A medical professional such as a doctor or nurse practitioner should be directly involved in your care. They may be at the concussion clinic you are getting care at or at your main health office. They should receive information from others involved in your care.

    Cost for Services

    Some services are not covered by your Medical Service Plan (MSP). It is a rule that health care providers tell you how much these services cost and provide you with options to consider.

    Team Work

    For you to feel better, health care providers involved in your concussion care need to talk to one another and work as a team. It is important for health care providers to:

    • make sure you have the services you need during your recovery
    • work with you on things that may be hard in your day-to-day activities
    • always connect with the other team members who are helping you to get better
    • work with the doctor or nurse practitioner who will clear you to go back to work, school or play
    Family Physician

    If there is no concussion clinic in your area, a network or group of health care providers can work together to provide your concussion care. If you don’t know where to start, start with your family physician.

    Finding the Right Health Care Provider

    Sometimes, your child’s doctor or nurse practitioner may recommend other health professionals to help with managing your child’s symptoms, especially if the symptoms are prolonged or severe . If the health profession has a regulatory body or college, check to see that the provider is registered and in good standing. If you can, ask if the health professional has experience working with children or adolescents with concussions. In some cases, you may be able to meet with the provider for an initial introduction and determine if this individual is a good “fit” for your child.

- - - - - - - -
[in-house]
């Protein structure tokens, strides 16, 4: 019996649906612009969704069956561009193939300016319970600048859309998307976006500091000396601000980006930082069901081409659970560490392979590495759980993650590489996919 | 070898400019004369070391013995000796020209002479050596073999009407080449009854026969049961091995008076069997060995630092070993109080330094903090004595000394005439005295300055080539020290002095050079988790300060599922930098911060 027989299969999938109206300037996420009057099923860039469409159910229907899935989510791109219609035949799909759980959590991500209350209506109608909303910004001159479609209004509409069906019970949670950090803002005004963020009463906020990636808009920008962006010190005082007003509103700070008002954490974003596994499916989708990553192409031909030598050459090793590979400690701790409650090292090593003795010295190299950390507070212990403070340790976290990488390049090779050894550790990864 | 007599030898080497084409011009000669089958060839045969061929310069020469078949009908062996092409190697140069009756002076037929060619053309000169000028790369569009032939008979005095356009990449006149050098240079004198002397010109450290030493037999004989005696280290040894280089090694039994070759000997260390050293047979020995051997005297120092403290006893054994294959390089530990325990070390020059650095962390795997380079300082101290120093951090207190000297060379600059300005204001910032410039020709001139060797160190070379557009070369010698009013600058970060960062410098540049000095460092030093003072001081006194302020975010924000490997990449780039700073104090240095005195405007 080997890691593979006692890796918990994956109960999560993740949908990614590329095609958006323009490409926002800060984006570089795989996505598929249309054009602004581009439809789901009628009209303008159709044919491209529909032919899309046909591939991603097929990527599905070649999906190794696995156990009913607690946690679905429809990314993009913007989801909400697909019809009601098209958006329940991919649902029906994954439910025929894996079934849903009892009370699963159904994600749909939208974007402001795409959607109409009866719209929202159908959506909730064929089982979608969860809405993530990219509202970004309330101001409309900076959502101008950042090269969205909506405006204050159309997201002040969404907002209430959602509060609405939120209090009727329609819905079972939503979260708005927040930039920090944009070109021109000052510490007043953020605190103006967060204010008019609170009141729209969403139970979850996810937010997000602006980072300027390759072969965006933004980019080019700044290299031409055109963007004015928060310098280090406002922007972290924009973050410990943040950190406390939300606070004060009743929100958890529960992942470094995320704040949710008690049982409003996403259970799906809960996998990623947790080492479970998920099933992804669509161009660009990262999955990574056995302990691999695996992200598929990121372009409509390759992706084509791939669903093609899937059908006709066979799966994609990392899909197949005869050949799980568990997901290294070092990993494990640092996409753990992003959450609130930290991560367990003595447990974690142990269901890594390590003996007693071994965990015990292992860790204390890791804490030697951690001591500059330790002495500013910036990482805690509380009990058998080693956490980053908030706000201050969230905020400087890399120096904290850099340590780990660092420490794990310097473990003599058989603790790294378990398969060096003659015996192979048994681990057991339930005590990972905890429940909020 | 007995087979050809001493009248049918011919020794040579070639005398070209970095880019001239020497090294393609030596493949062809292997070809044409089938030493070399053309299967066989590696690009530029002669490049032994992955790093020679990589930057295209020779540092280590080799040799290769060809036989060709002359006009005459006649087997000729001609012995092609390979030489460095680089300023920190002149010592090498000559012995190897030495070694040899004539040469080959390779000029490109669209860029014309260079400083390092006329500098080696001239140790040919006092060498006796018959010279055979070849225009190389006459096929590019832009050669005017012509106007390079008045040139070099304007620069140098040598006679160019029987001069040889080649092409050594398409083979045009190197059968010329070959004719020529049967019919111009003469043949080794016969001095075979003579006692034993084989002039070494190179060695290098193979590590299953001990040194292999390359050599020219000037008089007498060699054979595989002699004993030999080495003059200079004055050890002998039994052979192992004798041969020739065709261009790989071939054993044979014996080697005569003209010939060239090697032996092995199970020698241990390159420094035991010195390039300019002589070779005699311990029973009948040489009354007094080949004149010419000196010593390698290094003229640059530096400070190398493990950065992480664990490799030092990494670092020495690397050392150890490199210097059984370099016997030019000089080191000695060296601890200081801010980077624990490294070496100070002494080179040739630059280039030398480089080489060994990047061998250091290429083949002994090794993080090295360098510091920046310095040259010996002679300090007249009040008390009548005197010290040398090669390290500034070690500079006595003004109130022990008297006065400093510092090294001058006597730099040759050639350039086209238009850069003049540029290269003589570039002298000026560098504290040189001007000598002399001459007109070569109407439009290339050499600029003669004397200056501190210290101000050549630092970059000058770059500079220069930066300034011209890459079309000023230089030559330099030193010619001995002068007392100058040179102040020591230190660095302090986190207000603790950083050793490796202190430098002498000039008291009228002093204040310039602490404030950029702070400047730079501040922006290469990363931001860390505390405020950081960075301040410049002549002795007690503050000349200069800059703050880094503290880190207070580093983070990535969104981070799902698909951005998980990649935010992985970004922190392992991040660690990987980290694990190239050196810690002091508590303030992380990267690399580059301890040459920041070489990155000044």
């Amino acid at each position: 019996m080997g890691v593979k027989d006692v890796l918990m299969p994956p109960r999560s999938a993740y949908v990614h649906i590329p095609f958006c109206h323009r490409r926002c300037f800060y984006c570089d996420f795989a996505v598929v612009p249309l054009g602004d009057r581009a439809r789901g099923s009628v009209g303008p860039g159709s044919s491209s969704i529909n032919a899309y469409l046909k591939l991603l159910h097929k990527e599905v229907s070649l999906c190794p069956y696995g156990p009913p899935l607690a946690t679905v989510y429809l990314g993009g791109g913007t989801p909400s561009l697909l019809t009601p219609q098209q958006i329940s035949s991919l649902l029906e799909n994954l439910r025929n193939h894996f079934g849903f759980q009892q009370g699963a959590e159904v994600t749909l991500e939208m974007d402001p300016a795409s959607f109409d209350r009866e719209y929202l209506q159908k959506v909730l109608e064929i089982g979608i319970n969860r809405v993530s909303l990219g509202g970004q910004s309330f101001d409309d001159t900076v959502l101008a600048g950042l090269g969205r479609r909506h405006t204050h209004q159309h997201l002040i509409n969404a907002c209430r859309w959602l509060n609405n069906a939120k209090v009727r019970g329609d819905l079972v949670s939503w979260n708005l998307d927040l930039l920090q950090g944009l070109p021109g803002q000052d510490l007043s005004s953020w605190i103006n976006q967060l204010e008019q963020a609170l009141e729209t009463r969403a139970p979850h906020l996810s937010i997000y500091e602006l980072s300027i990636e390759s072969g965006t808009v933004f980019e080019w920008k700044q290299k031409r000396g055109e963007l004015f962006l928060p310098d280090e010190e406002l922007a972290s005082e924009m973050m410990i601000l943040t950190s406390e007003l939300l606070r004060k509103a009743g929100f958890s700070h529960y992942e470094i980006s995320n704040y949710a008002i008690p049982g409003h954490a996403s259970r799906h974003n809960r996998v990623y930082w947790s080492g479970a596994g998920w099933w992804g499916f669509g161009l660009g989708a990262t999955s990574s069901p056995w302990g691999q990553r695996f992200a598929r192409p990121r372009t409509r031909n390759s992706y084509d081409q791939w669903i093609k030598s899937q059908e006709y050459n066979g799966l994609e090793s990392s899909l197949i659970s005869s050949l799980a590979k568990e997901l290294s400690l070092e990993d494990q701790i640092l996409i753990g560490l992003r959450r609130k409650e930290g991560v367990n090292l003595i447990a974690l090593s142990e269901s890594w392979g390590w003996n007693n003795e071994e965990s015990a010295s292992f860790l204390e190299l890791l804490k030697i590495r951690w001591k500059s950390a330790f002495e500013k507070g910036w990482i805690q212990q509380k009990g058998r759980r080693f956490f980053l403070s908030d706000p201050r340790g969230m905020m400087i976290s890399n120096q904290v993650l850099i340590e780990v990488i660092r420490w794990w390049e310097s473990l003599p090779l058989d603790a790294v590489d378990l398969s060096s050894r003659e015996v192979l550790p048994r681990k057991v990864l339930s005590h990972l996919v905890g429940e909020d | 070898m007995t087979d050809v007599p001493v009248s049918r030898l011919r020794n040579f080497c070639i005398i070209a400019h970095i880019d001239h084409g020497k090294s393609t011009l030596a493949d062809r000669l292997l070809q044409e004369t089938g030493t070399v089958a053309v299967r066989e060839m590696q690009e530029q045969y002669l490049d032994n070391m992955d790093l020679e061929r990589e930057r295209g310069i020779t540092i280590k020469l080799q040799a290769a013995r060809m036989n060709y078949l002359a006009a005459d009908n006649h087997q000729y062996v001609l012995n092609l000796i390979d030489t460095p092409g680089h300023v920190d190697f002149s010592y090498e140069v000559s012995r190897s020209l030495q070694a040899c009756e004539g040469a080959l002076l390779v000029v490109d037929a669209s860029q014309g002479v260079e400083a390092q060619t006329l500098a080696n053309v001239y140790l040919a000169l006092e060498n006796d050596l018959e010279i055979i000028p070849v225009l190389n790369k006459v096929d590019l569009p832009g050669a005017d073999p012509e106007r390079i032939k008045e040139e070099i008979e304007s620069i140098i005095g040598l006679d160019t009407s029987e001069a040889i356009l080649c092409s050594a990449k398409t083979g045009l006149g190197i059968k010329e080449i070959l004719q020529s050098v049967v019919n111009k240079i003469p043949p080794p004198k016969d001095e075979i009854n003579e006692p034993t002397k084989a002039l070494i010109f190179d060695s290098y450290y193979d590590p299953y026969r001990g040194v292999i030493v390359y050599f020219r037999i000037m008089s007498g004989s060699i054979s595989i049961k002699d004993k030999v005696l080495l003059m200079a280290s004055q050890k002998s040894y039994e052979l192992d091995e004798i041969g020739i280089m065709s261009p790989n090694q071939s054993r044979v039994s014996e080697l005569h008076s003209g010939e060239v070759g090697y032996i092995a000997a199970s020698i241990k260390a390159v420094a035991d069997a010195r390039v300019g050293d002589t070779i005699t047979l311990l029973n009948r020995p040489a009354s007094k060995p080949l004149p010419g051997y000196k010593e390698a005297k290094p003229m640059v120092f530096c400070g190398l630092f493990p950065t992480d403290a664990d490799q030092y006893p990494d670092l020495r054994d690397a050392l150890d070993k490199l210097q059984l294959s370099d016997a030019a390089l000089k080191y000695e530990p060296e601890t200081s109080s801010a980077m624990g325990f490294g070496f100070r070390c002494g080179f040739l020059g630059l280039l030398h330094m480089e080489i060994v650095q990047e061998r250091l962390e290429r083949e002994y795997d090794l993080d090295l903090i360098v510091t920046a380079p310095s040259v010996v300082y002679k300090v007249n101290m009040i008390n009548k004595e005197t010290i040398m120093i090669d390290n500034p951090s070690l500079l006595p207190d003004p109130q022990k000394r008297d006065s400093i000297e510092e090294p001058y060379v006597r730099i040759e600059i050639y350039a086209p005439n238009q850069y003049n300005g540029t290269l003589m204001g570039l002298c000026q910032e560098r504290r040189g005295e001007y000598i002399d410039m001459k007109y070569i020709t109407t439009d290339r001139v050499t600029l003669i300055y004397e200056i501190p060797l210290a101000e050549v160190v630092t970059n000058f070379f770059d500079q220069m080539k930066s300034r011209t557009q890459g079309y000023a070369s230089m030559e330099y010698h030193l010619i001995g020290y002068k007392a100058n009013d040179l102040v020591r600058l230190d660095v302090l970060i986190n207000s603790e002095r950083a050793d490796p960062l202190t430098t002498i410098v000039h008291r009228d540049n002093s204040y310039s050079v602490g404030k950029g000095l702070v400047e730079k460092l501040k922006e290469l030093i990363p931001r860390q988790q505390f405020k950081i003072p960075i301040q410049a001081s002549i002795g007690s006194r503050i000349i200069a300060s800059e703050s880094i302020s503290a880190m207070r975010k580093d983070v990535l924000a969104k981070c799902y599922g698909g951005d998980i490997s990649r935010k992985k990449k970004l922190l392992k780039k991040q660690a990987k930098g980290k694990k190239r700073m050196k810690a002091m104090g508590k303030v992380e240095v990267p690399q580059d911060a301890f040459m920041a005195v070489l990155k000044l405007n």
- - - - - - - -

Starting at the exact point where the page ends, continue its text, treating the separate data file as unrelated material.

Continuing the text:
For a helpful resource, see 4 Characteristics of a Good Concussion Clinic [PDF].

    Questions to Ask When Considering Complementary or Alternative Therapies

    Many different complementary and alternative therapies claim to help people with persistent concussion symptoms. Although some may be helpful, not all such therapies have objective evidence to support their use. If you are considering incorporating complementary or alternative therapies to help your child recover from a concussion, it may be worthwhile to ask your provider some questions. For example:

    • Has this treatment been compared with other recommended treatments? If so, has it been shown to be better or no different?
    • How much of the treatment is needed to achieve the desired results and what is the expected time frame to achieve said results?
    • How much will the treatment cost?
    • What are the common side effects to this treatment? What are the rare but serious problems?
    • When and how would we know that the treatment is not working?
    • Why do you think this treatment will work for my child? What would change your mind?

    For a more comprehensive list of questions, take a look at Alternative Therapy - Will it work for me? [PDF].

    Action for Next Steps

    Whether you are looking for reliable health information or trying to find the right treatment and provider for your child, it’s important to ask lots of questions!

    Create a list of the questions with your child, print a copy, and bring these questions to the appointment.

    Bookmark this page for later